Bullying victimization among 13 to 15-year-old school children: results from two comparative studies in 66 countries and regions.

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Pernille Due, Bjørn Evald Holstein

AIM: to examine the prevalence of bullying victimization in 66 countries and territories from five continents based on data from two large international surveys: the 2001/2 Health Behavior in School-aged Children survey (HBSC) and the Global School-based Students Health Survey (GSHS). The surveys provide nationally representative, cross-sectional information on 13-15-year-old school children (N = 218,104). OUTCOME MEASURES: Bullying victimization, once or more within the past 2 months (HBSC)/30 days (GSHS). RESULTS: On average, 32.1% of the children were bullied at school at least once within the past 2 months in countries involved in the HBSC study and 37.4% of children were bullied at least one day within the past 30 days in countries involved in the GSHS study. In both surveys, a large variation in prevalence was found across countries. The lowest prevalence in the GSHS survey was observed in Tajikistan (7.1% for both boys and girls) and among HBSC countries in Sweden (16.0% for boys and 14.6% for girls) and the Czech Republic (17.1% for boys and 14.2% for girls). The highest prevalence for boys in the GSHS survey was found in Zimbabwe (Bulawayo) (70.2%) and for girls in Zambia (67.1%). In the HBSC survey, Lithuania had the highest prevalence of bullying victimization (62.7% for boys and 64.4% for girls). CONCLUSION: Victimization to bullying violates the fundamental rights of children; our study suggests that although many countries signed the United Nations Convention on the Rights of the Child, many have to work harder to fulfill the goals of the Convention.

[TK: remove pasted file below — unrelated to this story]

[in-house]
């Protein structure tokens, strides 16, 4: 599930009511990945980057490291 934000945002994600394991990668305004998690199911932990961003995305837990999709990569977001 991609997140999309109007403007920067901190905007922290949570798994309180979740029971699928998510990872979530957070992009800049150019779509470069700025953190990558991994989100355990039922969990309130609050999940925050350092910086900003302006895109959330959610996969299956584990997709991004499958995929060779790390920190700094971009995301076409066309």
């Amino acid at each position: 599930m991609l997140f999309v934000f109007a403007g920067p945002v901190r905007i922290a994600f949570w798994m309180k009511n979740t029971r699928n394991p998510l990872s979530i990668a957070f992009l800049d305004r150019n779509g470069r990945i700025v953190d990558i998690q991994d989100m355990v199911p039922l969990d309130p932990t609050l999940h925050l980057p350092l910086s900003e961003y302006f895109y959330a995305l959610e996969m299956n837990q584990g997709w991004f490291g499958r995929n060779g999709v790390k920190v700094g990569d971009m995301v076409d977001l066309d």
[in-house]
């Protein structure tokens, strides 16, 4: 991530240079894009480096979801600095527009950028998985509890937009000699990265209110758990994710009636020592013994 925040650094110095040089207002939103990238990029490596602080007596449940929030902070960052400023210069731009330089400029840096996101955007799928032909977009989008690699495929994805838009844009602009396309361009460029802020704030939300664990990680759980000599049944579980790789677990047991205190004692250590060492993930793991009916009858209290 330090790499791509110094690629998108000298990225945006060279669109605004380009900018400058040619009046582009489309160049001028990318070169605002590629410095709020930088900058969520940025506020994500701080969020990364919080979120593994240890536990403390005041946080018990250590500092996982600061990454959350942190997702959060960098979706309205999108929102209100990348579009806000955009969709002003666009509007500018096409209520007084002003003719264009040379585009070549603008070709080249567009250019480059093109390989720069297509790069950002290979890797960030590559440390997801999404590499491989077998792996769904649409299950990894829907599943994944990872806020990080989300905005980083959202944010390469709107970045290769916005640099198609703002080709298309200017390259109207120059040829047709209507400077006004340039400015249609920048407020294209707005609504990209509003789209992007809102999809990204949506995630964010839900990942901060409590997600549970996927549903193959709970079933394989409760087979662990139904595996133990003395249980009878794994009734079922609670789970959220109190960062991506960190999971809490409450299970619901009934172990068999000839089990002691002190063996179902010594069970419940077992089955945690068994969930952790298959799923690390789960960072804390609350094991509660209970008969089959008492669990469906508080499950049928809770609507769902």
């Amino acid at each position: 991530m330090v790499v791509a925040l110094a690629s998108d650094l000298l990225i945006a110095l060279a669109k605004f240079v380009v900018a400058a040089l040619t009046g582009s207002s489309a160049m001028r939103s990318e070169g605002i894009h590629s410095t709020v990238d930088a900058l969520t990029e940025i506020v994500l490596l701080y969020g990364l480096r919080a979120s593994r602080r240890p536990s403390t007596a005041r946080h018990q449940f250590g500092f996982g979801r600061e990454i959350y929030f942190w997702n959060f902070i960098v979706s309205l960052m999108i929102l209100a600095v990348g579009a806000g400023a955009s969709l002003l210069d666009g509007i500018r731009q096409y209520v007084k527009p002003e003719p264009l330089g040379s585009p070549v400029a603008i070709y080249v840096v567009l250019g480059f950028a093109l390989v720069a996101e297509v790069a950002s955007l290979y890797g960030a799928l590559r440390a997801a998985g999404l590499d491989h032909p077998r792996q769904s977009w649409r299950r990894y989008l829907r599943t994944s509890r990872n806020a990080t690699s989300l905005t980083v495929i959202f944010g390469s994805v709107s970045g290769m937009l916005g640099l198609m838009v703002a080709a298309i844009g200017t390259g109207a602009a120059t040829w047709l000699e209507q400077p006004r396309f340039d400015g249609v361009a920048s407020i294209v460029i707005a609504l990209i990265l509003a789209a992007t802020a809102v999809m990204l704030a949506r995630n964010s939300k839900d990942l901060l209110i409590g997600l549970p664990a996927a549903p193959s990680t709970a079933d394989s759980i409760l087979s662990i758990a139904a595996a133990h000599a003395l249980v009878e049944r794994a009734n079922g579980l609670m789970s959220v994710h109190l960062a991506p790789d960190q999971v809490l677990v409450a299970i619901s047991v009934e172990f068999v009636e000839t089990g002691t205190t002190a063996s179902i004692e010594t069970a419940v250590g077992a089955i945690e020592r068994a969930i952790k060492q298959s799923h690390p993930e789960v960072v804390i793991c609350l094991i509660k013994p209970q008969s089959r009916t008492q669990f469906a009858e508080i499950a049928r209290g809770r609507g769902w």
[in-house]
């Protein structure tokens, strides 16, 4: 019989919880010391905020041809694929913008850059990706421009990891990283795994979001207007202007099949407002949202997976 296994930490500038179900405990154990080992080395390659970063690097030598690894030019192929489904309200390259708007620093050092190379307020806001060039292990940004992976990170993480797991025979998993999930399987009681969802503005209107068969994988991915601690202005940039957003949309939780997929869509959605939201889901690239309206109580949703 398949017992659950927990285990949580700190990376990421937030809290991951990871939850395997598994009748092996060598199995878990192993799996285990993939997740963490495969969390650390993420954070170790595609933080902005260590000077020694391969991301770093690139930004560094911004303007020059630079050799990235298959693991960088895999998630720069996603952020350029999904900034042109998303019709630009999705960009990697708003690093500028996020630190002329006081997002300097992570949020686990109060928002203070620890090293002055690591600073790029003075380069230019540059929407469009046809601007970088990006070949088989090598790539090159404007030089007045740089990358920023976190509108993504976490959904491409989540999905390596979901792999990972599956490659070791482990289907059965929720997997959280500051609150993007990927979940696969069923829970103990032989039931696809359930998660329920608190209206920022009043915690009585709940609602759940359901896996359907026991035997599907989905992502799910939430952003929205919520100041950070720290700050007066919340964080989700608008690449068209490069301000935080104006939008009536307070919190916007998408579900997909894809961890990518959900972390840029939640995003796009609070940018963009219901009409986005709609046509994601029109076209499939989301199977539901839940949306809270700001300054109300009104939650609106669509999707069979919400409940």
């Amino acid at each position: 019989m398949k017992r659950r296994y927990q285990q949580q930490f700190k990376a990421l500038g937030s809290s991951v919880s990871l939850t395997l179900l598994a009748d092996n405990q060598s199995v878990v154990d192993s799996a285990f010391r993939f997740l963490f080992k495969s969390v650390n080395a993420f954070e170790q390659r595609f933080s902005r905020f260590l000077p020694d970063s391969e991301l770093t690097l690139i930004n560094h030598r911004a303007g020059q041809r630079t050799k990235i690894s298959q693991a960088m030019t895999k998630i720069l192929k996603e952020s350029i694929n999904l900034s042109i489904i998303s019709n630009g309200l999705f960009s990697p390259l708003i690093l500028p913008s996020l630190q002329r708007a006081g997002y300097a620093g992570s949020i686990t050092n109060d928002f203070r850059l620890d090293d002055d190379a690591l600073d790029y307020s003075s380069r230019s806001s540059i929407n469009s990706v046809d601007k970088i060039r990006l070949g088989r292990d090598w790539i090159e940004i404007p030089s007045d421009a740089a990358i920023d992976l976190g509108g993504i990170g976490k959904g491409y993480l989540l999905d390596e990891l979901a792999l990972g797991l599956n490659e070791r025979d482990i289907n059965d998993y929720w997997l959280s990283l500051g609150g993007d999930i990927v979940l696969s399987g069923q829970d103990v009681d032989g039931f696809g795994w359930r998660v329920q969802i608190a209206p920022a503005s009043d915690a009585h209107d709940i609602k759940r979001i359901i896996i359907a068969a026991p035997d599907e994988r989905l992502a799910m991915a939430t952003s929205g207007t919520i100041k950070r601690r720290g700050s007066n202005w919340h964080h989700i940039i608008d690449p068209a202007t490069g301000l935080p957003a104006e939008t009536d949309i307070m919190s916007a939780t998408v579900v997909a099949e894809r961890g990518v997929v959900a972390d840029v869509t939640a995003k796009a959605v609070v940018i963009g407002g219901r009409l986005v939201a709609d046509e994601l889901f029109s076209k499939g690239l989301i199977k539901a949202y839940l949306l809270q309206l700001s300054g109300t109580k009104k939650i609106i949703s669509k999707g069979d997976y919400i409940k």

Original languageEnglish
JournalInternational Journal of Adolescent Medicine and Health
Volume20
Issue number2
Pages (from-to)209-21
Number of pages12
ISSN0334-0139
Publication statusPublished - 2008

ID: 6628615